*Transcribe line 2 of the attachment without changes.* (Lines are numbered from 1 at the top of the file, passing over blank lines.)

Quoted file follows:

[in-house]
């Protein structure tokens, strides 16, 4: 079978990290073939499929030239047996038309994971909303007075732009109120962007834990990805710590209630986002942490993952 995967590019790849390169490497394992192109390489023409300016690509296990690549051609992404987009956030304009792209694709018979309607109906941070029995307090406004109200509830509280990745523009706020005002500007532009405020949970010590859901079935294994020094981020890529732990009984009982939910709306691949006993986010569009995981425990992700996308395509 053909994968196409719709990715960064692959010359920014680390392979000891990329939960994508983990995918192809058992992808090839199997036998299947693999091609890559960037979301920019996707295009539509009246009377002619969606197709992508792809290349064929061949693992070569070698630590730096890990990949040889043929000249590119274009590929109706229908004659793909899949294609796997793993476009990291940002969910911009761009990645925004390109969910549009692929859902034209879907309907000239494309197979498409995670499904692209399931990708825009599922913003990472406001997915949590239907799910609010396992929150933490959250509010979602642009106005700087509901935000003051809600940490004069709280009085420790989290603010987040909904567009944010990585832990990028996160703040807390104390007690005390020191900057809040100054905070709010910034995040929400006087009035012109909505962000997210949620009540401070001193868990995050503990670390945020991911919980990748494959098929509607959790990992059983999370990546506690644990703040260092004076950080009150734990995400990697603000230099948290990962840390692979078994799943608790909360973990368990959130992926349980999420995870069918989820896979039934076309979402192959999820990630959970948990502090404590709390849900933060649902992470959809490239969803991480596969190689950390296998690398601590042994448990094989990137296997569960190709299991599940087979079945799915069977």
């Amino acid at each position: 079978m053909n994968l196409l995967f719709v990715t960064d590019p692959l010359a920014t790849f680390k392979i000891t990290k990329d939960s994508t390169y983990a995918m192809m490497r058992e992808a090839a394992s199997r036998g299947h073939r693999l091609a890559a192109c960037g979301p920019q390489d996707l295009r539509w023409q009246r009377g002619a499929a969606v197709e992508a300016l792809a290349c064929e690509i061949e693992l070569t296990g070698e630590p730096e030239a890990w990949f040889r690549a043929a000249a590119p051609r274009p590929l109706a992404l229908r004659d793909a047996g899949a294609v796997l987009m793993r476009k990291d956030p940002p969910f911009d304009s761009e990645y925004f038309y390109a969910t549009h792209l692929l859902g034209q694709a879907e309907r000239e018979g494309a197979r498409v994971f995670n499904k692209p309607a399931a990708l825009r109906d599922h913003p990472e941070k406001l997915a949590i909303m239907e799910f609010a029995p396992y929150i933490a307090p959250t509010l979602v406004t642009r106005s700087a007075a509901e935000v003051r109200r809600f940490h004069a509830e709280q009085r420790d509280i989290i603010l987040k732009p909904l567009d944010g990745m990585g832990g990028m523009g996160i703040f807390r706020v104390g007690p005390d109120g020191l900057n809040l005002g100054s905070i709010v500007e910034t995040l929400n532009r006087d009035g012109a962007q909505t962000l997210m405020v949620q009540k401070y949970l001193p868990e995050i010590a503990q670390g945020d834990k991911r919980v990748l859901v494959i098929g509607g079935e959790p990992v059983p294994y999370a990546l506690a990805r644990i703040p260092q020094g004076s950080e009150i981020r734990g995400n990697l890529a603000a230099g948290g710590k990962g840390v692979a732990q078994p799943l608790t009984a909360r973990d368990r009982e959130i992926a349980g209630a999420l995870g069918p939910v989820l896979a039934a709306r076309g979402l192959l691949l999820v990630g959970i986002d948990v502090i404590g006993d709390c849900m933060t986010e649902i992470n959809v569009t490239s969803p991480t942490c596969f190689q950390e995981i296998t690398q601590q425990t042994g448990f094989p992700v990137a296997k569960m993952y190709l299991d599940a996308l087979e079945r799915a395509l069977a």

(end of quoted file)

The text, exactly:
């Protein structure tokens, strides 16, 4: 079978990290073939499929030239047996038309994971909303007075732009109120962007834990990805710590209630986002942490993952 995967590019790849390169490497394992192109390489023409300016690509296990690549051609992404987009956030304009792209694709018979309607109906941070029995307090406004109200509830509280990745523009706020005002500007532009405020949970010590859901079935294994020094981020890529732990009984009982939910709306691949006993986010569009995981425990992700996308395509 053909994968196409719709990715960064692959010359920014680390392979000891990329939960994508983990995918192809058992992808090839199997036998299947693999091609890559960037979301920019996707295009539509009246009377002619969606197709992508792809290349064929061949693992070569070698630590730096890990990949040889043929000249590119274009590929109706229908004659793909899949294609796997793993476009990291940002969910911009761009990645925004390109969910549009692929859902034209879907309907000239494309197979498409995670499904692209399931990708825009599922913003990472406001997915949590239907799910609010396992929150933490959250509010979602642009106005700087509901935000003051809600940490004069709280009085420790989290603010987040909904567009944010990585832990990028996160703040807390104390007690005390020191900057809040100054905070709010910034995040929400006087009035012109909505962000997210949620009540401070001193868990995050503990670390945020991911919980990748494959098929509607959790990992059983999370990546506690644990703040260092004076950080009150734990995400990697603000230099948290990962840390692979078994799943608790909360973990368990959130992926349980999420995870069918989820896979039934076309979402192959999820990630959970948990502090404590709390849900933060649902992470959809490239969803991480596969190689950390296998690398601590042994448990094989990137296997569960190709299991599940087979079945799915069977």